October 23rd, 2001 11:55 am Sunday morning: A baby girl is born at Seton Hospital in Austin, Texas. When she is cleaned up and ready to try at this thing called “life”, the baby is handed to two overjoyed parents. As she looks into these strangers’ eyes, strangers who have vowed to do everything in their power to keep her healthy and happy, there are no conditions. No expectations. No fear.
A minute passes. And by 11:56 am, the world has already begun its analysis. It’s too late now. Society has placed its expectations on her shoulders and there is nothing that anyone can do to stop it: not her bright and optimistic parents, not her protective elder brother, not even herself. But before society can start establishing and confining her boundaries, she must be taught. This 8 pound 7 ounce newborn must be taught what it means to be a girl. She will not be taught through a book or a lecture or by any teacher. This baby girl will be taught through experiences: situational learning. And when it’s all over, her final result will not be calculated by a grade atop a piece of paper or a number on a computer screen. No, this girl’s aptitude will be measured by everyone who has ever laid eyes on her, everyone who has ever had an opinion of her.
Looking back, I wish it were as easy as I will soon make it out to be. I wish it didn’t take mixed messages hidden in the way people will speak to her and the hurdles she will never be able to cross without knowing why. I wish she could read one book and understand it all. I wish she could be taught the same way she is taught calculus and chemistry. But, the only way to learn what she is about to learn is through experience.
As a girl, I’ve been taught by Anu Ramachandiran
As a girl I’ve been taught that makeup is nothing but a synonym for narcissism and covering insecurities.
As a girl I’ve been taught to always keep a smile on my face in fear of coming off as unapproachable.
As a girl I’ve been taught to make men and women think that my skills are rudimentary compared to theirs so that my abilities and qualifications never threaten theirs.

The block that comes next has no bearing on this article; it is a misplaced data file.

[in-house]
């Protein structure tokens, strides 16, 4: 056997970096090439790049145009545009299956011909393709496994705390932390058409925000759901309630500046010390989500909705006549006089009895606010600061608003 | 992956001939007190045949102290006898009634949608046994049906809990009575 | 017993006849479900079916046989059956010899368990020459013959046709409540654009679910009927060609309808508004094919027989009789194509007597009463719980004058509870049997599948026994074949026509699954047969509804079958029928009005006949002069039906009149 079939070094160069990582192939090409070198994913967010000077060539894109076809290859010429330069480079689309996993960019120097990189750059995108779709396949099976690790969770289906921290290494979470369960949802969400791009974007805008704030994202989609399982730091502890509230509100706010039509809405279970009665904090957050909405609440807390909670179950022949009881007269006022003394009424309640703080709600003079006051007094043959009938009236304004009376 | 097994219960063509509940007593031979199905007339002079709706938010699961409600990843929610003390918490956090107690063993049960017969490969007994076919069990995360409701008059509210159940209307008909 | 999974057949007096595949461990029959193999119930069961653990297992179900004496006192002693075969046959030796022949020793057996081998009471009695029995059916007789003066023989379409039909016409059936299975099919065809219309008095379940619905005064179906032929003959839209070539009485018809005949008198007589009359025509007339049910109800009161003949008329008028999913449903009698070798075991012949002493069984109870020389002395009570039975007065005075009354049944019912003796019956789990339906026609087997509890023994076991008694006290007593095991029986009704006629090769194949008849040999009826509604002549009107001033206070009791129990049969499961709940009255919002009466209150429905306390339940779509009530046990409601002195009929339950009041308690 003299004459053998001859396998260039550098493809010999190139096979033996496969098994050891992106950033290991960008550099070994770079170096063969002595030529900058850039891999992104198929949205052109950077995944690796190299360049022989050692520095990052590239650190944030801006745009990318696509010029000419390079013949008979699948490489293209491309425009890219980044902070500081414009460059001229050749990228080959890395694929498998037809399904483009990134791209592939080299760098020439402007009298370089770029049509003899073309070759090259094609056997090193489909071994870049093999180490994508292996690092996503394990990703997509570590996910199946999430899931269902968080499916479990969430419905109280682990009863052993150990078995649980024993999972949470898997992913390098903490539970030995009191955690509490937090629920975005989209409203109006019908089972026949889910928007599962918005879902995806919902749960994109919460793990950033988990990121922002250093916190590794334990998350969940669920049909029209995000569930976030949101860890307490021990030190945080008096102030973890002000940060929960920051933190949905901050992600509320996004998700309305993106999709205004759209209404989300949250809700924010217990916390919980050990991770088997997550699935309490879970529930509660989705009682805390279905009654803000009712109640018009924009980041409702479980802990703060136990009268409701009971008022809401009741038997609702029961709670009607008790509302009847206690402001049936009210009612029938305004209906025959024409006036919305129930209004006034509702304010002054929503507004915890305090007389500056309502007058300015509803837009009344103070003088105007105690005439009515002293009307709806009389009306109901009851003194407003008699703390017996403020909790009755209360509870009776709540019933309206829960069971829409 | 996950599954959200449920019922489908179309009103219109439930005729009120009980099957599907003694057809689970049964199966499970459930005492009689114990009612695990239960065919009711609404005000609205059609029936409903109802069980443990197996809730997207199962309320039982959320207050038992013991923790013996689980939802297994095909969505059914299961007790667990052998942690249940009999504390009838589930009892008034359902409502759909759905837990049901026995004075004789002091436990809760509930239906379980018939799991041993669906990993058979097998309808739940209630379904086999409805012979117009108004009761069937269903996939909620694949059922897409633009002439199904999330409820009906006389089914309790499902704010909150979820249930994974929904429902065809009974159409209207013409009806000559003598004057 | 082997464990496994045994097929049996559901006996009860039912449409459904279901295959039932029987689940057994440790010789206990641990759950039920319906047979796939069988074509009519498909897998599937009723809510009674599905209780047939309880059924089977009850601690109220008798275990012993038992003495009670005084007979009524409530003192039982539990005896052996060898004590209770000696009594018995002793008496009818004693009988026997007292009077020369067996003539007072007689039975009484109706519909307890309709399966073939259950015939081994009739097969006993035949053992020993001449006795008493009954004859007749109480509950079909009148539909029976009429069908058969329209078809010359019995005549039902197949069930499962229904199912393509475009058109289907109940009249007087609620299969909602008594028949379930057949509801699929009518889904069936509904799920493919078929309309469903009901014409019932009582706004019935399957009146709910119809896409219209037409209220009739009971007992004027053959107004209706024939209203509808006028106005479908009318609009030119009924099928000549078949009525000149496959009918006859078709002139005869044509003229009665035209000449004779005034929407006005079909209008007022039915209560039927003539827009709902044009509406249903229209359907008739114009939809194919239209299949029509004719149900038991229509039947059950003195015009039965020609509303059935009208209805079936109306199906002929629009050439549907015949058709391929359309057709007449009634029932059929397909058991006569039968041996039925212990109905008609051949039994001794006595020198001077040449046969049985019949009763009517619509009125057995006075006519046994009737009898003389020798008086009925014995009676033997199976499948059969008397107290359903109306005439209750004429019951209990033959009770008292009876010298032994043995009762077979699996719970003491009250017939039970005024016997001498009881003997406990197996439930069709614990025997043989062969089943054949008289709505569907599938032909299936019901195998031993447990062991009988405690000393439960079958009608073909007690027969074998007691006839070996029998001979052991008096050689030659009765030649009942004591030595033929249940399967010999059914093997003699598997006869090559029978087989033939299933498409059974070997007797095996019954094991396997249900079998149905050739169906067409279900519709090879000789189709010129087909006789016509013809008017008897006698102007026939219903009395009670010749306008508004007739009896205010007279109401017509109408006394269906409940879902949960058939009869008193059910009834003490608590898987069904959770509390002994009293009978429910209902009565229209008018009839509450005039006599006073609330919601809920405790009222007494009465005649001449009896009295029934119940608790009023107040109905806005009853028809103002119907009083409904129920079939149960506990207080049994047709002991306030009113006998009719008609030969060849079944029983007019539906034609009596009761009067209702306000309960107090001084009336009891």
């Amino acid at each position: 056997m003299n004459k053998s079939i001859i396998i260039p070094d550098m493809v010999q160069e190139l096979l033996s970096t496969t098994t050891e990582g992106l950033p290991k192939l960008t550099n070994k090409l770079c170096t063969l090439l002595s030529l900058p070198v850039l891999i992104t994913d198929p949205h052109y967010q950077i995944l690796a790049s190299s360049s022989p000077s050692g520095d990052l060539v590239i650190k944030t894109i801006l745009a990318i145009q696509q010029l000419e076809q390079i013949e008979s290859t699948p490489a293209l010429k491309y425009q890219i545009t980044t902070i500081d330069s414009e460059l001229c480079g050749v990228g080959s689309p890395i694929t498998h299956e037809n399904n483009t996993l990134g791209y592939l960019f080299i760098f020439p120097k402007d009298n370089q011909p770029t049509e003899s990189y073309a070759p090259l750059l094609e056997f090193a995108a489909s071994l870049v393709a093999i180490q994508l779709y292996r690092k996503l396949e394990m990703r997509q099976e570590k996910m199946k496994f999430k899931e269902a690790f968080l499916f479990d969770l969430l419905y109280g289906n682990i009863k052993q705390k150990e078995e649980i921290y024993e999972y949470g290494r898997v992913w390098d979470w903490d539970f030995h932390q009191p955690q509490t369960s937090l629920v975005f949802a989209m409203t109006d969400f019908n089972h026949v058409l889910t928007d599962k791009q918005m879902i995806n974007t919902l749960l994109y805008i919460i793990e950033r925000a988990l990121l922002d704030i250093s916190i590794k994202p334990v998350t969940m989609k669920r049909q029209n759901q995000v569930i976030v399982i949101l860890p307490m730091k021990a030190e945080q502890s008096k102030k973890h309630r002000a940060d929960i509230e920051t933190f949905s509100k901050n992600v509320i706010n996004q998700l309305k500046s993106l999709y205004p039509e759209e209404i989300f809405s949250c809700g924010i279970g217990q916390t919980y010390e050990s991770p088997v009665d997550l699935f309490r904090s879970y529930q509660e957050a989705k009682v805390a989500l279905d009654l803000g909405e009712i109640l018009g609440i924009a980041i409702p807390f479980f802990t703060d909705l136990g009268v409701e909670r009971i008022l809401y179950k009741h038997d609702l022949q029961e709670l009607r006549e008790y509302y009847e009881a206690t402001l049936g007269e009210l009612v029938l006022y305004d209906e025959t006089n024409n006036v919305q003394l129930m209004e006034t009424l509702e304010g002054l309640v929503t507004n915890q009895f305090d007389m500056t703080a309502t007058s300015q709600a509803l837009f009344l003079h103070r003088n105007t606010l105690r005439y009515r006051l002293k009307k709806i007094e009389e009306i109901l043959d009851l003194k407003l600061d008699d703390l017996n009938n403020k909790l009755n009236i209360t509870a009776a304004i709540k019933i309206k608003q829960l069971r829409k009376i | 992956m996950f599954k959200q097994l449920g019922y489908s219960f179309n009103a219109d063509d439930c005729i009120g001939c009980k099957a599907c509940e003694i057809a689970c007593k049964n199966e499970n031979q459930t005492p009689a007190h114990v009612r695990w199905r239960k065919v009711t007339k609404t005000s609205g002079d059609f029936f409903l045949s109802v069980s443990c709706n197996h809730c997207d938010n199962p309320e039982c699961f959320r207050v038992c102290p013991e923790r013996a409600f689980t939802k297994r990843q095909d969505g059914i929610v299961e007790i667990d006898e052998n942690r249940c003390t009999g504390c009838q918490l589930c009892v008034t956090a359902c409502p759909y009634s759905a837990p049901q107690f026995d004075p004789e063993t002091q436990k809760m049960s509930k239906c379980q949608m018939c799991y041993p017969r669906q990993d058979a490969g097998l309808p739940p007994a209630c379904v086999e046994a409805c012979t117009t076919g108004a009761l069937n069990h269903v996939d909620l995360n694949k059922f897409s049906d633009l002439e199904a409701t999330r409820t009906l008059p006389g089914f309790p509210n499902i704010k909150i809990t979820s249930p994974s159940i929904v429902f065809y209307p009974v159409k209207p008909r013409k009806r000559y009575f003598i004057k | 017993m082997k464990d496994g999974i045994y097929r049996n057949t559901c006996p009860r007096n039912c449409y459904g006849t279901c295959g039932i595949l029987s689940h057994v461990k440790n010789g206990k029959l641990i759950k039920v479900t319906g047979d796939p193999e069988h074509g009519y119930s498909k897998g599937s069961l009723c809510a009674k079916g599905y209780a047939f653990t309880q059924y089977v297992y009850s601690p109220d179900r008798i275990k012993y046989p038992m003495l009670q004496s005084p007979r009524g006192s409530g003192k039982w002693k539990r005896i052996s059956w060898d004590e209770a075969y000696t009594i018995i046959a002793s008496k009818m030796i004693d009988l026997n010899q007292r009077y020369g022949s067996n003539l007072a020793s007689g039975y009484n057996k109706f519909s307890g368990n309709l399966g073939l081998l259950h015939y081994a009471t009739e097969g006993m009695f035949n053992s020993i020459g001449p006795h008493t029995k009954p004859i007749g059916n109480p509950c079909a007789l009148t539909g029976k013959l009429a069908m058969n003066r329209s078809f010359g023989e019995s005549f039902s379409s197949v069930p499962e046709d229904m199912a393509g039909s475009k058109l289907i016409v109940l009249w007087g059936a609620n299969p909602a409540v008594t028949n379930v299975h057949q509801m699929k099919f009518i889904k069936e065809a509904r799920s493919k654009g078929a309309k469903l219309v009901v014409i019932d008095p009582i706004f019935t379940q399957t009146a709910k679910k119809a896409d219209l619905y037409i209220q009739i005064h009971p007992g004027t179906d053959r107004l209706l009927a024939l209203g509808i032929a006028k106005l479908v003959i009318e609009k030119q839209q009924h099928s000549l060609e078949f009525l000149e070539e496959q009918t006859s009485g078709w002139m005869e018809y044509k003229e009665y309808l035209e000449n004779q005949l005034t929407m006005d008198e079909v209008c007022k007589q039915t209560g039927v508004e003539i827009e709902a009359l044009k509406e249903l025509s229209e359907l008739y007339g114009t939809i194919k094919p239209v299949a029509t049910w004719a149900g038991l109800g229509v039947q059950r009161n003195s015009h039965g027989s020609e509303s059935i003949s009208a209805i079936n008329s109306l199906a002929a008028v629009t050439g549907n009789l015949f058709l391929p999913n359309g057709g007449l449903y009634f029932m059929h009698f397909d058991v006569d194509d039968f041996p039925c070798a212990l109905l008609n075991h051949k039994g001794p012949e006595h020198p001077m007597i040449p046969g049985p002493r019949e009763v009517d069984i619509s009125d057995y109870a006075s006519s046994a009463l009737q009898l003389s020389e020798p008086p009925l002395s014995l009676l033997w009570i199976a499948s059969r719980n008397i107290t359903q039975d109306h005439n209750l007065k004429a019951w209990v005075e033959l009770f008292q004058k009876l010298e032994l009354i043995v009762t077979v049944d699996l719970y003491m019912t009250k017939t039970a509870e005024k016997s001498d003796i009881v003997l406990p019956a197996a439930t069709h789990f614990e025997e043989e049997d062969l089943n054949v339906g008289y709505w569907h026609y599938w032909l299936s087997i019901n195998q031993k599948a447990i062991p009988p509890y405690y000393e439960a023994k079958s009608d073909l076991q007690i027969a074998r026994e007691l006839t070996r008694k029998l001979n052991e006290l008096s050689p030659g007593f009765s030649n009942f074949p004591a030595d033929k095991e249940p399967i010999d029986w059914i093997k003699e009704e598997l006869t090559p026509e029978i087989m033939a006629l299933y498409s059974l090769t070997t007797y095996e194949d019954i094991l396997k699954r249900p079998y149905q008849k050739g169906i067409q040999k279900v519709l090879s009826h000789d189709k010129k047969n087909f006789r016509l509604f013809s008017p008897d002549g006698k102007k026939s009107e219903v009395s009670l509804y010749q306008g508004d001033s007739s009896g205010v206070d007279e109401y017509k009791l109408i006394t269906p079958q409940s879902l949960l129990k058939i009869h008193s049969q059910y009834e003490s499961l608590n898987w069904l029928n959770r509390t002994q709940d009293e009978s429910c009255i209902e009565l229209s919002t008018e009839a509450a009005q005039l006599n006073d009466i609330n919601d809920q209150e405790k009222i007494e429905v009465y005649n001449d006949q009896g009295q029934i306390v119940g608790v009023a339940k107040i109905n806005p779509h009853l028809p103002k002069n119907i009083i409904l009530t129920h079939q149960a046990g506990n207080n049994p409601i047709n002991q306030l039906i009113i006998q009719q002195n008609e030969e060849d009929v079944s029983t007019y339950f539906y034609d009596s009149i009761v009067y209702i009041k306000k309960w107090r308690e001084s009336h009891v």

As a girl I’ve been taught that other women’s beauty is a lack of my own.
As a girl I’ve been taught to keep my face pretty if I ever want to be marketable in any job field.
As a girl I’ve been taught never to raise my voice in fear of being unladylike.
As a girl I’ve been taught to let others lead to shield my reputation from words like “bossy”.
As a girl I’ve been taught that my dreams have limitations
As a girl I’ve been taught to work twice as hard only to get half as far
As a girl I’ve been taught that what I wear means more than what I say
As a girl I’ve been taught not to be surprised by phrases like “first female (fill in the blank) in history” or “It’s another loss for the feminists”
As a girl I’ve been taught to deflect compliments but never come off as insecure
As a girl I’ve been taught that even though my parents taught me that I could be anything I wanted to be, achieve anything I set my mind to and dream as far and as wide as the sky, society has taught me the truth: that as a girl, I have limits and I have expectations to meet.
As a girl I’ve been taught that “That’s just the way it is”.
But growing amongst great women, women of different color, creed, sexual orientation and backgrounds different but nonetheless, women with similar experiences of blatant and subtle sexism has taught me so much more than society would have wanted.
But the most valuable thing that I have learned as a young woman in this society is to unlearn it all.
Unlearn the need to be jealous of other women
Unlearn the idea that a woman is less adept than her male counterpart.
Unlearn the importance of looking presentable at all times and learn how to be presentable at all times.
You see, as a strong and independent girl, I believe I have two options. Two very simple options. Give up or try harder. Now it would be incredibly hypocritical of me to say that I have always chosen the latter. That I never give up when I feel that a certain system is too patriarchal and unjust. Because as a girl, I’ve learned to pick my battles. That no matter if I am in the middle of a classroom, audition, leadership conference or interview, I will never fully escape the jaws of sexism. Sometimes it’s smarter to walk away and instill positive change elsewhere than to stay attempting to be released from these jaws. And other times, times like this, it’s only satisfying to continue fighting, to attempt to change the system.
Looking back fifteen years and into the watery eyes of that 8 pound 7 ounce baby girl, I would tell her to trade out what society has taught her about how to be a beautiful girl and replace it with how to be a beautiful person. Learn that women are the future.
As a girl, I think therefore I am, undoubtedly strong and unapologetically capable.
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